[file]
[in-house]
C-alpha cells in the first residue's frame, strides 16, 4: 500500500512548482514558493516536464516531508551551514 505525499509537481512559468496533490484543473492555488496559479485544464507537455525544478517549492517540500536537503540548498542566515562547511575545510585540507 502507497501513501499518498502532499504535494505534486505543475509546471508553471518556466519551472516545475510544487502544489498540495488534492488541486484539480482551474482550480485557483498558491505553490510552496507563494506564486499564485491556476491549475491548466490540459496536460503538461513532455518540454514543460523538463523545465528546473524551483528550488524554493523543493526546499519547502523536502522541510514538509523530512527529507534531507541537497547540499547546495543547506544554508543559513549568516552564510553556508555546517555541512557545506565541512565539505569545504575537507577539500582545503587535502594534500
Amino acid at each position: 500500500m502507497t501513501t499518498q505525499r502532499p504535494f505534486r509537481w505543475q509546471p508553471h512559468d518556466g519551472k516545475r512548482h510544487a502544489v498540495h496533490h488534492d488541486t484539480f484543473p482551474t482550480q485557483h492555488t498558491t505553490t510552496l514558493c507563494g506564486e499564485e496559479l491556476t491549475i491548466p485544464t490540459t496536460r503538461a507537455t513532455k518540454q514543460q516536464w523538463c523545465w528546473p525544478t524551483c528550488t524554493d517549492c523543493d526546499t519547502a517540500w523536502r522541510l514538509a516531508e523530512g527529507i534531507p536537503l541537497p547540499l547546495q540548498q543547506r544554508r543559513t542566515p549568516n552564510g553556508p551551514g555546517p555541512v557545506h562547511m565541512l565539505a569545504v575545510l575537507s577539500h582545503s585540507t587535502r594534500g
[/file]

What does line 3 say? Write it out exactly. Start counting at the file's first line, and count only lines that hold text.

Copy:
Amino acid at each position: 500500500m502507497t501513501t499518498q505525499r502532499p504535494f505534486r509537481w505543475q509546471p508553471h512559468d518556466g519551472k516545475r512548482h510544487a502544489v498540495h496533490h488534492d488541486t484539480f484543473p482551474t482550480q485557483h492555488t498558491t505553490t510552496l514558493c507563494g506564486e499564485e496559479l491556476t491549475i491548466p485544464t490540459t496536460r503538461a507537455t513532455k518540454q514543460q516536464w523538463c523545465w528546473p525544478t524551483c528550488t524554493d517549492c523543493d526546499t519547502a517540500w523536502r522541510l514538509a516531508e523530512g527529507i534531507p536537503l541537497p547540499l547546495q540548498q543547506r544554508r543559513t542566515p549568516n552564510g553556508p551551514g555546517p555541512v557545506h562547511m565541512l565539505a569545504v575545510l575537507s577539500h582545503s585540507t587535502r594534500g